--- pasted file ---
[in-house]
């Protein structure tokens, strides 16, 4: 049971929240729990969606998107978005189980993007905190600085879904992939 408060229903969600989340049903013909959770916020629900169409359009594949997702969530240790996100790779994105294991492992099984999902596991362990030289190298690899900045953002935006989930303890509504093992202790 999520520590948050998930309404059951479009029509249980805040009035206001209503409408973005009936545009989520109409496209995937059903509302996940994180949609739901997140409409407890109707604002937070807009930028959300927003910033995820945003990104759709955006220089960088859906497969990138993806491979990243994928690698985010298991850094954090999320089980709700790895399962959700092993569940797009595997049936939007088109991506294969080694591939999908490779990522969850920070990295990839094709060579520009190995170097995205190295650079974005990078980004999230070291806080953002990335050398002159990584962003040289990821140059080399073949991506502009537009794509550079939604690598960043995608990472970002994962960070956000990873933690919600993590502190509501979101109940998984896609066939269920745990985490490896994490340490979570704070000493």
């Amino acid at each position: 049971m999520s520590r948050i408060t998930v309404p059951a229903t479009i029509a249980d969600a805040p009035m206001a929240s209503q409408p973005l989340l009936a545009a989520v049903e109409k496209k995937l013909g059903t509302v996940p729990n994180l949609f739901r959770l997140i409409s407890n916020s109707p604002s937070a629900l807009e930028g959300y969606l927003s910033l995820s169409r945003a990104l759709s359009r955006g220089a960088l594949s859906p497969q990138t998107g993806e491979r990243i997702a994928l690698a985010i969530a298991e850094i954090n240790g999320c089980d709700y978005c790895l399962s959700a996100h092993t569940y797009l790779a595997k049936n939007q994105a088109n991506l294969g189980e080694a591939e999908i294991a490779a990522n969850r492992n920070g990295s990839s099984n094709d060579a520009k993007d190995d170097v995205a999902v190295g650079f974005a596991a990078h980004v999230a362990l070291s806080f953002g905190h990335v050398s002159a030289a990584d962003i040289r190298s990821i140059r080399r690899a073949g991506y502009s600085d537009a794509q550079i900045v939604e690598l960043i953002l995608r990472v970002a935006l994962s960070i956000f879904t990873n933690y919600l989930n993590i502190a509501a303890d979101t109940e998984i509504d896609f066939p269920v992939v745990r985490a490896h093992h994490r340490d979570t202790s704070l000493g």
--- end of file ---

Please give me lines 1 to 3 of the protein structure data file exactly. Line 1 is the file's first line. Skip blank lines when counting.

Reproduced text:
[in-house]
């Protein structure tokens, strides 16, 4: 049971929240729990969606998107978005189980993007905190600085879904992939 408060229903969600989340049903013909959770916020629900169409359009594949997702969530240790996100790779994105294991492992099984999902596991362990030289190298690899900045953002935006989930303890509504093992202790 999520520590948050998930309404059951479009029509249980805040009035206001209503409408973005009936545009989520109409496209995937059903509302996940994180949609739901997140409409407890109707604002937070807009930028959300927003910033995820945003990104759709955006220089960088859906497969990138993806491979990243994928690698985010298991850094954090999320089980709700790895399962959700092993569940797009595997049936939007088109991506294969080694591939999908490779990522969850920070990295990839094709060579520009190995170097995205190295650079974005990078980004999230070291806080953002990335050398002159990584962003040289990821140059080399073949991506502009537009794509550079939604690598960043995608990472970002994962960070956000990873933690919600993590502190509501979101109940998984896609066939269920745990985490490896994490340490979570704070000493």
């Amino acid at each position: 049971m999520s520590r948050i408060t998930v309404p059951a229903t479009i029509a249980d969600a805040p009035m206001a929240s209503q409408p973005l989340l009936a545009a989520v049903e109409k496209k995937l013909g059903t509302v996940p729990n994180l949609f739901r959770l997140i409409s407890n916020s109707p604002s937070a629900l807009e930028g959300y969606l927003s910033l995820s169409r945003a990104l759709s359009r955006g220089a960088l594949s859906p497969q990138t998107g993806e491979r990243i997702a994928l690698a985010i969530a298991e850094i954090n240790g999320c089980d709700y978005c790895l399962s959700a996100h092993t569940y797009l790779a595997k049936n939007q994105a088109n991506l294969g189980e080694a591939e999908i294991a490779a990522n969850r492992n920070g990295s990839s099984n094709d060579a520009k993007d190995d170097v995205a999902v190295g650079f974005a596991a990078h980004v999230a362990l070291s806080f953002g905190h990335v050398s002159a030289a990584d962003i040289r190298s990821i140059r080399r690899a073949g991506y502009s600085d537009a794509q550079i900045v939604e690598l960043i953002l995608r990472v970002a935006l994962s960070i956000f879904t990873n933690y919600l989930n993590i502190a509501a303890d979101t109940e998984i509504d896609f066939p269920v992939v745990r985490a490896h093992h994490r340490d979570t202790s704070l000493g």